by Beth Fitzgerald
Ed’s note: This article originally ran in the May 20, 2011, issue of NJBIZ. It is reprinted here with permission.
Kaitlynn Zolnay was a third-grader when she started baking dog biscuits and selling them to local pet stores. Unlike most third-graders’ startups, Bandit’s Biscuits is still in business, and Zolnay also runs Orchidaceous, a decorative art business she launched in high school.
The junior was only 9 when she became an entrepreneur, “and to this day, I’m not sure why I liked it so much,” she said.
“It’s exciting to talk to people, work with people, and do something to help other people, and I enjoy it. You sit down and work through a problem; it’s always changing.”
Zolnay said while she was growing up, her parents encouraged her to “do something you are passionate about,” and she discovered early on that running a business provided that emotional reward.
Zolnay, a business major, hasn’t decided what path she’ll take after graduation. “I may decide to work full-time on both businesses, or I may change my mind by the time I graduate.”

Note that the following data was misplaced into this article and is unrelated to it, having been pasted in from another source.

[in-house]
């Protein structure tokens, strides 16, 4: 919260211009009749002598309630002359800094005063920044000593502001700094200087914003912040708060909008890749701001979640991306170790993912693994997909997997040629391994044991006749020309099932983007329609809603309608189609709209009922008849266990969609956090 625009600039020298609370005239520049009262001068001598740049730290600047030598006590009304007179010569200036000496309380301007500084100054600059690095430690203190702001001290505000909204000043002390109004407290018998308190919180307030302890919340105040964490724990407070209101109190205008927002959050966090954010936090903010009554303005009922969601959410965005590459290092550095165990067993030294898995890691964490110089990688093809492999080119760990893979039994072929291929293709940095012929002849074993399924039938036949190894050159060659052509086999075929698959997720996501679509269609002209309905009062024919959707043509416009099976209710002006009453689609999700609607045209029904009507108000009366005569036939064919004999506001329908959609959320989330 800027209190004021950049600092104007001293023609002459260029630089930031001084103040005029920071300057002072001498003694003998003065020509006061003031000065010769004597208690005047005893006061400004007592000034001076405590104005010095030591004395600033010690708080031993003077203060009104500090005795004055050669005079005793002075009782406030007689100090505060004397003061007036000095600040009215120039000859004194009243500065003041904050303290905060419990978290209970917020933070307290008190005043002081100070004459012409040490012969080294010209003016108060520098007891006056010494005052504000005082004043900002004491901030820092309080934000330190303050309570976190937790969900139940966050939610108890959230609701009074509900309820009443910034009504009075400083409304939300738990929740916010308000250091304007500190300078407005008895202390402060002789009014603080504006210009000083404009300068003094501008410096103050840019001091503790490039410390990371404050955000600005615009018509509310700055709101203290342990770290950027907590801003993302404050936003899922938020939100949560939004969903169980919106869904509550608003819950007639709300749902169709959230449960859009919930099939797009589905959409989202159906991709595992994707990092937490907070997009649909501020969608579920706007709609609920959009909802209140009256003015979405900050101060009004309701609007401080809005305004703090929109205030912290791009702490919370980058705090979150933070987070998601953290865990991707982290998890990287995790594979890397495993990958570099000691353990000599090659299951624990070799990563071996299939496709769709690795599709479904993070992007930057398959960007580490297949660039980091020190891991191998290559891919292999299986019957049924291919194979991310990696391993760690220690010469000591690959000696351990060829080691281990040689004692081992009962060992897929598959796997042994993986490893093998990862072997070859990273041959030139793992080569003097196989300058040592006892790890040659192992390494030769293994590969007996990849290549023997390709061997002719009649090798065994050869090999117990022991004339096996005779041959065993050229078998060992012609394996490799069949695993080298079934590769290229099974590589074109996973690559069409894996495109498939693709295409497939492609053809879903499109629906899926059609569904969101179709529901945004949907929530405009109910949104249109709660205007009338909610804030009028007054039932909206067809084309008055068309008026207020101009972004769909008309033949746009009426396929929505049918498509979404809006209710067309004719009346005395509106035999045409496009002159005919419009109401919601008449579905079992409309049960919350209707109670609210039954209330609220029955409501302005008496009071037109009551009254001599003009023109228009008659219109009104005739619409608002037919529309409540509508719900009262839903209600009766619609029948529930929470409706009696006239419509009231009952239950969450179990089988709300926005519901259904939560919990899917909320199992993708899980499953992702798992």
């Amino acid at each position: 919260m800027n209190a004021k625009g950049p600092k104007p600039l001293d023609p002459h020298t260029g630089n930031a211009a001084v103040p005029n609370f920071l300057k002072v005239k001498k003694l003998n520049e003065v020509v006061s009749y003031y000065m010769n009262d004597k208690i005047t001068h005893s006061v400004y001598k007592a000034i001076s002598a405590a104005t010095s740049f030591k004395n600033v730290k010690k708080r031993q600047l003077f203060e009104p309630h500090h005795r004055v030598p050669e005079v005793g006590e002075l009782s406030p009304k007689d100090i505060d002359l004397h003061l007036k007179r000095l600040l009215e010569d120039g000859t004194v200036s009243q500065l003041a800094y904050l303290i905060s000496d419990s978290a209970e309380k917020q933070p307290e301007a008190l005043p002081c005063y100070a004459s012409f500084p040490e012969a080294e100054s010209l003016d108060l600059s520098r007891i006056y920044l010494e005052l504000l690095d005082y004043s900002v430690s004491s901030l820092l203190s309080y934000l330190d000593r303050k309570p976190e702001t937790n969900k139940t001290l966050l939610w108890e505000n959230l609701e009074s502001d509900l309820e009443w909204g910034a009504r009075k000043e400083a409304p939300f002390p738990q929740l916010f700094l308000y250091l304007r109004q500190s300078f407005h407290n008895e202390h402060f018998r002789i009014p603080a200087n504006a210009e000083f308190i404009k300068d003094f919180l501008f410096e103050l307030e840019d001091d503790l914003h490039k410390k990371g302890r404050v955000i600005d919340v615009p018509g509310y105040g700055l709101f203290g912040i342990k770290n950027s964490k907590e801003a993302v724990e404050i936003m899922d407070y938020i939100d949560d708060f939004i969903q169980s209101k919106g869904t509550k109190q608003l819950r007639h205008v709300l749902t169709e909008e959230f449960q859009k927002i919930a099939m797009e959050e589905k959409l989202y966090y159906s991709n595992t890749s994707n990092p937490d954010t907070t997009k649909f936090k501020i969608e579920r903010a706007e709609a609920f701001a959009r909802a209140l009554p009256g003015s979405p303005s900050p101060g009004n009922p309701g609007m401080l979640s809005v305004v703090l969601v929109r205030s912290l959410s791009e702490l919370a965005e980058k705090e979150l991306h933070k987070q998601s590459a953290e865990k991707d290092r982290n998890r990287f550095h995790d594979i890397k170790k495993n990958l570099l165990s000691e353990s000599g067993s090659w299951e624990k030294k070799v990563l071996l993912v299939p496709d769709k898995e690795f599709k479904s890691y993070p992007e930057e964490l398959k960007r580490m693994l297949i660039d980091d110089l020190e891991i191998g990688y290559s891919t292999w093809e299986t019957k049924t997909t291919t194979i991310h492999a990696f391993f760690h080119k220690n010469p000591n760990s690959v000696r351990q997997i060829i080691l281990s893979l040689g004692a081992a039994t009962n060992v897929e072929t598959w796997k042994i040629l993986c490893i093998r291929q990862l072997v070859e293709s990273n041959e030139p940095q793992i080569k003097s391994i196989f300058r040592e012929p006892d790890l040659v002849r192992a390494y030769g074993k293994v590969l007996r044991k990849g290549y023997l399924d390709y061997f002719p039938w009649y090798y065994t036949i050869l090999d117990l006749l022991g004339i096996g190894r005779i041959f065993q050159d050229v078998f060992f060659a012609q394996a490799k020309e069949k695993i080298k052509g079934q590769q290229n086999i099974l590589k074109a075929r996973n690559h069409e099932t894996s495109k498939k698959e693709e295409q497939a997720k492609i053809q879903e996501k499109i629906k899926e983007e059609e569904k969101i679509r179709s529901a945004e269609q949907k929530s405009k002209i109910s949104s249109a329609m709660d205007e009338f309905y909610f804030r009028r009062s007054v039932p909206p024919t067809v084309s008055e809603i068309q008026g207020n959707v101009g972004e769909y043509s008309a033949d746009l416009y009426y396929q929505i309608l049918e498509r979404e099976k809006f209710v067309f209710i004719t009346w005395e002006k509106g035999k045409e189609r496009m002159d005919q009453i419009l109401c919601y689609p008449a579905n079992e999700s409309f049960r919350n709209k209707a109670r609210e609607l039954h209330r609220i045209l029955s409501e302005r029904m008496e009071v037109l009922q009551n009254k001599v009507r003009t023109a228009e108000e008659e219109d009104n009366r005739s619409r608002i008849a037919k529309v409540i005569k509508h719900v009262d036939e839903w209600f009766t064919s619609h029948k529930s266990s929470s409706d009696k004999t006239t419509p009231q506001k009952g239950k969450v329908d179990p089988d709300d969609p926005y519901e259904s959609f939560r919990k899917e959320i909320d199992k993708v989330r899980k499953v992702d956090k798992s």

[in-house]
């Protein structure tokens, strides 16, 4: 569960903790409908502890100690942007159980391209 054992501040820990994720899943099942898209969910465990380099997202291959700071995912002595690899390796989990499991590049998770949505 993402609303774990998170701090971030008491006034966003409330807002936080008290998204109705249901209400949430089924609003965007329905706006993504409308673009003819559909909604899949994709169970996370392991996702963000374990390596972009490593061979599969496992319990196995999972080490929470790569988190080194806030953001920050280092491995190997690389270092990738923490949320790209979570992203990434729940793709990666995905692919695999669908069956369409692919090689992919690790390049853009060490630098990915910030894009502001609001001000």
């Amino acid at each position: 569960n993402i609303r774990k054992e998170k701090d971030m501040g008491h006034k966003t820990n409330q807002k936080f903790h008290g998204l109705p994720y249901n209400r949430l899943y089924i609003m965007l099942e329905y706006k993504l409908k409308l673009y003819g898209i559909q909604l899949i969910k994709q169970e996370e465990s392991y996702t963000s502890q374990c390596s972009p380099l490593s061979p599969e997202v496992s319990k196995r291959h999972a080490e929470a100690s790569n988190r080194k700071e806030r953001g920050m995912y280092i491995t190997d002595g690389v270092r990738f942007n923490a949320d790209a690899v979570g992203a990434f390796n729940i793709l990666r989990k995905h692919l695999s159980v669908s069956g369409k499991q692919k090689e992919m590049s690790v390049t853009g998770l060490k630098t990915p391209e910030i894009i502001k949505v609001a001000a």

She sells her artwork through house parties, and had a gallery show in Lambertville, New Jersey. Her parents have two ovens in their Stockton home to bake dog biscuits while their daughter is at school. When she’s home, though, she jumps back in, baking and delivering her biscuits to pet stores and filling online orders.
Running her own business “allows you to do something that you enjoy and that is yours,” she said. “When you wake up in the morning, you know that you can grow and change however you want. I’ll probably stick with my own business, because of the excitement and it’s what I love to do.”
And Zolnay said she already has reaped some of the tangible rewards of owning a successful enterprise—after years of saving and investing her profits, last year she bought her first car, a Volvo C70 convertible.
Not surprisingly, she’s had her eye on that model long before she had a driver’s license—actually, ever since was in the third grade.